In it, experts call for an international legal treaty to end what it said was ‘irresponsible formula milk marketing and political lobbying’, accompanied by more effective breastfeeding support worldwide.
Series co-author, the WHO’s Professor Nigel Rollins, said: “The sale of commercial milk formula is a multi-billion-dollar industry which uses political lobbying alongside a sophisticated and highly effective marketing playbook to turn the care and concern of parents and caregivers into a business opportunity. It is time for this to end. Women should be empowered to make choices about infant feeding which are informed by accurate information free from industry influence.”
He said fewer than half of infants globally are breastfed as recommended, adding: “We need to see wide-ranging actions across different areas of society to better support mothers to breastfeed for as long as they want.”
Are 'powerful' formula players ignoring WHO guidelines?
Triggered by 'The Baby Killer' investigative report into Nestlé’s marketing of formula milk in the Global South in the 1970s, the World Health Assembly developed the voluntary International Code of Marketing of Breast-milk Substitutes in 1981 – a landmark public health agreement to protect mothers from aggressive marketing practices by the baby food industry.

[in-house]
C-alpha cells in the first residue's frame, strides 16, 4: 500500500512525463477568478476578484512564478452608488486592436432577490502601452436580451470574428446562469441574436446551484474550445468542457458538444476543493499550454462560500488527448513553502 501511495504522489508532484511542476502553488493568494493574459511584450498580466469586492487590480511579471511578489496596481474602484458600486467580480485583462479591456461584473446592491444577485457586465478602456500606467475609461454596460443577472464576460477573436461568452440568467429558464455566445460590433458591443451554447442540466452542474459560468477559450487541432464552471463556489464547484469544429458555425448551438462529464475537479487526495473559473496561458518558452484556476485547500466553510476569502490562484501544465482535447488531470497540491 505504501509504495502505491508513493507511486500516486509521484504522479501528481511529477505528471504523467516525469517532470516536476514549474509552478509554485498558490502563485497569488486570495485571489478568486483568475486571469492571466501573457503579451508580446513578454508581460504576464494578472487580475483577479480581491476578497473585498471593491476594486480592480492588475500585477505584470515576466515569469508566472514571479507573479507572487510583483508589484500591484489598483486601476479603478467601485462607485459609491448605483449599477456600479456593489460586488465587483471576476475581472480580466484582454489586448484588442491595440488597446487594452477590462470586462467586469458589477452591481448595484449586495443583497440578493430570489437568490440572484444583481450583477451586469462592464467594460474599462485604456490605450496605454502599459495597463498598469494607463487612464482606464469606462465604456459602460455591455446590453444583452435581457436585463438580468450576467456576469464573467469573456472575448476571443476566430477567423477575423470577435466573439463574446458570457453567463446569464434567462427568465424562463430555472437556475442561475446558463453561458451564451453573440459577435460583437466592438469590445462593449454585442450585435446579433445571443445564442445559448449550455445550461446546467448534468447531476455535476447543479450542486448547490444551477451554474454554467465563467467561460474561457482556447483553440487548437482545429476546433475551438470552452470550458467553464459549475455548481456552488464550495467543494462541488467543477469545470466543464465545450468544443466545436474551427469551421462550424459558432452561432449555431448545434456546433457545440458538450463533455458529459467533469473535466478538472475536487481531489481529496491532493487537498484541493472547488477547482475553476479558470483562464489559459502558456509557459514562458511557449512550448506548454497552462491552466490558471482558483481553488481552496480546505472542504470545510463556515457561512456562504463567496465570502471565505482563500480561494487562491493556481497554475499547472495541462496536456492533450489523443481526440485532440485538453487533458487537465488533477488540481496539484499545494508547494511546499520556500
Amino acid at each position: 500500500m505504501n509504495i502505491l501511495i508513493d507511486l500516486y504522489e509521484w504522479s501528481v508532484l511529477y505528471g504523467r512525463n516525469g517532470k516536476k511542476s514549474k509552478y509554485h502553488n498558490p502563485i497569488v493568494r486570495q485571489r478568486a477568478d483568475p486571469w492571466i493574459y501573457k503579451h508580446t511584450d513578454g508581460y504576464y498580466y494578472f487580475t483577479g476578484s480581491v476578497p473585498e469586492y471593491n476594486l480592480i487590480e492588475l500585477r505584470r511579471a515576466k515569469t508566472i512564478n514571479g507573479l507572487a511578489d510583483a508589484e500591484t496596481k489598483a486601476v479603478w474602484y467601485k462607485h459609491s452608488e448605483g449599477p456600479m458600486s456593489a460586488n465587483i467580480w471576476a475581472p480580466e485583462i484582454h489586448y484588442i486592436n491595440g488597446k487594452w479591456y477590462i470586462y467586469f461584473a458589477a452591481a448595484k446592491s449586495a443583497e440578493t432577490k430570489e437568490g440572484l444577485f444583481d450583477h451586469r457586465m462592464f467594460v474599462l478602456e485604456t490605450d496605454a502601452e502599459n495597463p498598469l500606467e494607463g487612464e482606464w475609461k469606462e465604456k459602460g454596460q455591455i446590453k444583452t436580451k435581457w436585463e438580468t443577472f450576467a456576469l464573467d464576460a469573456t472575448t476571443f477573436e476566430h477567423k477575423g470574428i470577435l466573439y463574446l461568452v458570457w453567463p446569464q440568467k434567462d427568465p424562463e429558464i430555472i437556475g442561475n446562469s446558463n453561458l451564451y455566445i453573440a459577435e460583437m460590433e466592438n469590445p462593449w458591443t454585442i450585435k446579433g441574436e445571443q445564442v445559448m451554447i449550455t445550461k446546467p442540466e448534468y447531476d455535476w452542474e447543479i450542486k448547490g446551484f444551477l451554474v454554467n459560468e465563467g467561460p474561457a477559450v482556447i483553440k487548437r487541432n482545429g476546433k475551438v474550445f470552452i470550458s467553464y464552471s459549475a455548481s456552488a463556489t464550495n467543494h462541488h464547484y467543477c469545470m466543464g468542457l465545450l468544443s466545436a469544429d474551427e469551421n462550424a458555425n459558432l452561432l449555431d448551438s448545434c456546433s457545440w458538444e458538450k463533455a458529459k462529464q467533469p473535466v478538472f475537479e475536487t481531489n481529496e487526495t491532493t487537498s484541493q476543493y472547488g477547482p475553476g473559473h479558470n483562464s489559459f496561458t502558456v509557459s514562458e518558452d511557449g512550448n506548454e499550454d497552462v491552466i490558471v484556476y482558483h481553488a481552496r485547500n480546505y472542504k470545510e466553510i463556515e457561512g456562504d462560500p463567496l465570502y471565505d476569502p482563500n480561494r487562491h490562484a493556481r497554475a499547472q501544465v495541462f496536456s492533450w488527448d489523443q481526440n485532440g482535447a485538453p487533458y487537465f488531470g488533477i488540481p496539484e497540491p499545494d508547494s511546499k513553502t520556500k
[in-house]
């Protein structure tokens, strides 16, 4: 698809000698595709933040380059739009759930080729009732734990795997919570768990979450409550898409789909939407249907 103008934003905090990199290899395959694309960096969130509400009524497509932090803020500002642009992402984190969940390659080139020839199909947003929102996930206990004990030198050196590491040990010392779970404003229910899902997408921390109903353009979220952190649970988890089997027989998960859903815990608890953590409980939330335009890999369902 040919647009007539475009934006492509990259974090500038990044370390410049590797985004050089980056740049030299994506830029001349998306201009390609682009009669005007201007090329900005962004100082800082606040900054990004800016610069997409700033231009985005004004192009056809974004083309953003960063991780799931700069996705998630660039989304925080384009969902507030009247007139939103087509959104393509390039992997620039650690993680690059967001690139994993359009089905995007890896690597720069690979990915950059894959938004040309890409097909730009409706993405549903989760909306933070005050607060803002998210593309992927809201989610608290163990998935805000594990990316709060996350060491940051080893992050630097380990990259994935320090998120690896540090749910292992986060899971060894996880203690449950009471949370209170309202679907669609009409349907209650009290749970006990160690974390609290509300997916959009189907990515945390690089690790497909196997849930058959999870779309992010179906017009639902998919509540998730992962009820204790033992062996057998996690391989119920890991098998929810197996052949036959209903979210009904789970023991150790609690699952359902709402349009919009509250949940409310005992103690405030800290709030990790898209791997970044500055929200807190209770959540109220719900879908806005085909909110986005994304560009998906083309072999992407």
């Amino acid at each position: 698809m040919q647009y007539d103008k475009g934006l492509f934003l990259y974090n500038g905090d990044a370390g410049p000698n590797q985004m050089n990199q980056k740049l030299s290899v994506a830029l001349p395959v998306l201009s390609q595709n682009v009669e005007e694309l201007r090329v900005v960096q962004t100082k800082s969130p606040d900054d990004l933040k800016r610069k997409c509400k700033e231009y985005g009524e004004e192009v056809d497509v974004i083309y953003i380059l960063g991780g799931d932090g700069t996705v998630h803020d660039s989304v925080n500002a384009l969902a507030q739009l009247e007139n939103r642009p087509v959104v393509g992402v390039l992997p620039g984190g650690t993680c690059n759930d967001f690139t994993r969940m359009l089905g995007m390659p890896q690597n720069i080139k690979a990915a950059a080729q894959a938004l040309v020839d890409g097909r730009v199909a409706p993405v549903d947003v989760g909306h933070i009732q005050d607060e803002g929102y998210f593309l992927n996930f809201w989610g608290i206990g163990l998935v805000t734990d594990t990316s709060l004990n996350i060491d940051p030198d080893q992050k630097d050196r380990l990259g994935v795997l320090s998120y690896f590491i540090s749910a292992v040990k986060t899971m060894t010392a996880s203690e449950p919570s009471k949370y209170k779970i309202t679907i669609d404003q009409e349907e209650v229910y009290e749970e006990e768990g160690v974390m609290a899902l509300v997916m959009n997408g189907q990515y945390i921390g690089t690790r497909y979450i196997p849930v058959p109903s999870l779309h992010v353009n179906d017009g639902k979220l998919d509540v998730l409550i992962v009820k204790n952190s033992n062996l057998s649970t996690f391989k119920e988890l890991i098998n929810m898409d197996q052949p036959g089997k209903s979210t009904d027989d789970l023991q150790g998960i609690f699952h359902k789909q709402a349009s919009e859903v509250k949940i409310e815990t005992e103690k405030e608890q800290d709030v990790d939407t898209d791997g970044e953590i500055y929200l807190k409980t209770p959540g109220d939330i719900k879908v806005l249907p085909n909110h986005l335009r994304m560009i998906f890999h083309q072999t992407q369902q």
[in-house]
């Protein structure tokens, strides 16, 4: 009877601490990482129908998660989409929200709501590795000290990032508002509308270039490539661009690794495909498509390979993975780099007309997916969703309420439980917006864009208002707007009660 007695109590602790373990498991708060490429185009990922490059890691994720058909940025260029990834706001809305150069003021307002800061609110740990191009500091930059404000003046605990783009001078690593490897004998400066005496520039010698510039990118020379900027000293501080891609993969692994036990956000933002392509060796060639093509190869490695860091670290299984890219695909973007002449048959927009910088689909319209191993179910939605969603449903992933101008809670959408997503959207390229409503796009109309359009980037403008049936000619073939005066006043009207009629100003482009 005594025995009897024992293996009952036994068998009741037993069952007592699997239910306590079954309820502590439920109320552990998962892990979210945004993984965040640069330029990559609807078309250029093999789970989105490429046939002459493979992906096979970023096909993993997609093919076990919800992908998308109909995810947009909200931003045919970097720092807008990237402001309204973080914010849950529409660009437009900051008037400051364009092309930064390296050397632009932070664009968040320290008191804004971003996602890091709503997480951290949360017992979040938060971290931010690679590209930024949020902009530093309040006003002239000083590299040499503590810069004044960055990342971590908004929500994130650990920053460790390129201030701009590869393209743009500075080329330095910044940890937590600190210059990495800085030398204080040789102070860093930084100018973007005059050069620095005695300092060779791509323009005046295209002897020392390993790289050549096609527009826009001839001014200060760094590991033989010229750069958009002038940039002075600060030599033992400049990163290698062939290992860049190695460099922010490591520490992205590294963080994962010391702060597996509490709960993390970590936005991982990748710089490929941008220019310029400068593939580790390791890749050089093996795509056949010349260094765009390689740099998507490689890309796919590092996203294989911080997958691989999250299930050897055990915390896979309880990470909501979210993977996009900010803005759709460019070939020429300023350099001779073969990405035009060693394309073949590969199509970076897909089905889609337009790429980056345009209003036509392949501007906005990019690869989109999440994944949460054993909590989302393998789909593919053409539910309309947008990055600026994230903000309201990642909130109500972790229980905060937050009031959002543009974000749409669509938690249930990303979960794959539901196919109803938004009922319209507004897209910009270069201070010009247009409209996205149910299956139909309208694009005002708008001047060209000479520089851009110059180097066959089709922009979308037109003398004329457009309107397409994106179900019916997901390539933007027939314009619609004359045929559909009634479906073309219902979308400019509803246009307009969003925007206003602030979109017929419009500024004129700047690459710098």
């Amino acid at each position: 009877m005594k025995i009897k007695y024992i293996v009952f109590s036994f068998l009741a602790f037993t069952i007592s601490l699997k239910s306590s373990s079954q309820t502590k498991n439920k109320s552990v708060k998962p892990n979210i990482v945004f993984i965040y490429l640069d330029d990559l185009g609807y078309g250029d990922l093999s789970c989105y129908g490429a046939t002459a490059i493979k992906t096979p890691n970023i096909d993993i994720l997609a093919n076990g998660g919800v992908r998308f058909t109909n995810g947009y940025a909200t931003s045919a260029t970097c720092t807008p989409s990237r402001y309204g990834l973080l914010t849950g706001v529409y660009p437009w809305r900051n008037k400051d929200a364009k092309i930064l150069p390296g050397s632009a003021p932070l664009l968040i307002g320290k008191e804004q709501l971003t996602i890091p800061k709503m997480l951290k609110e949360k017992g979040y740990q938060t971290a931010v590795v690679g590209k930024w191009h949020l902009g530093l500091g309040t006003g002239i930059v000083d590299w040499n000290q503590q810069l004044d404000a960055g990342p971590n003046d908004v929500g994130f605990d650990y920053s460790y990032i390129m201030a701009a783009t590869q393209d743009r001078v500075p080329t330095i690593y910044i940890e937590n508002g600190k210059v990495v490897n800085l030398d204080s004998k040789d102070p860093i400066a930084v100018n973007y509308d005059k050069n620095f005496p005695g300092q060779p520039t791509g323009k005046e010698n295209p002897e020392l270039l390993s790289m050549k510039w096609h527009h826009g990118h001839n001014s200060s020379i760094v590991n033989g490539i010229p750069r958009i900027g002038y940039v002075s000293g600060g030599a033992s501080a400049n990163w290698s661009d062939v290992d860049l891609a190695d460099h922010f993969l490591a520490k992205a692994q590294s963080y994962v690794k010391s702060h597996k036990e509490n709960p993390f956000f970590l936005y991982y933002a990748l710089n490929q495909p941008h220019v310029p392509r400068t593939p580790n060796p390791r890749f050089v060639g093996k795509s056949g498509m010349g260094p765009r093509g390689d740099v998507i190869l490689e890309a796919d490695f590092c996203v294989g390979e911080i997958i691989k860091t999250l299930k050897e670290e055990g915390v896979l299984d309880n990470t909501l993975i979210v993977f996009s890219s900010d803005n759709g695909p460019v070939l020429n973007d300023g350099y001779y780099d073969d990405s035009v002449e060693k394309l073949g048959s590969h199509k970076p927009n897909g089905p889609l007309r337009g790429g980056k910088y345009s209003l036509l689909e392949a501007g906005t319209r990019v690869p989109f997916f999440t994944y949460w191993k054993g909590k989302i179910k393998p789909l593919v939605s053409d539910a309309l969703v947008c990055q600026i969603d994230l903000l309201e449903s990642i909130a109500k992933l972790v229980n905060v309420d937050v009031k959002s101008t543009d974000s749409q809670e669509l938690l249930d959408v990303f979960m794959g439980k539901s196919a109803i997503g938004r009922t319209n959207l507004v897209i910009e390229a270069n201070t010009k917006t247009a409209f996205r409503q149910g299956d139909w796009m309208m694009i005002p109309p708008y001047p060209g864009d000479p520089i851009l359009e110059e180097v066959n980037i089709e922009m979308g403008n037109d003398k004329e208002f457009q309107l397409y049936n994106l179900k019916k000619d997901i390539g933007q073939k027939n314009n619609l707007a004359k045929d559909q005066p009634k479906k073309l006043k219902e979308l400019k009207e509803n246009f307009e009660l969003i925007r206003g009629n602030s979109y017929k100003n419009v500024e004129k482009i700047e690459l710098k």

But according to the experts, the powerful influence of the milk formula industry and the marketing of their products in violation of the Code continues.
Sales from commercial formula milk have rapidly increased over the past 20 years and are now valued at more than $55 (EUR51.3) billion a year. But the papers accuse formula milk companies of employing exploitative tactics to sell their products, including taking advantage of parents’ worries about their child’s health and development.
According to the papers, one common reason women introduce formula milk is interpreting unsettled baby behaviour, especially disrupted sleep and persistent crying, as a sign that breast milk is insufficient. However, sleep patterns of babies are not the same as for adults and unsettled baby behaviours are common, according to the papers. When mothers are appropriately supported, concerns can be addressed successfully without the use of formula milk, the experts said.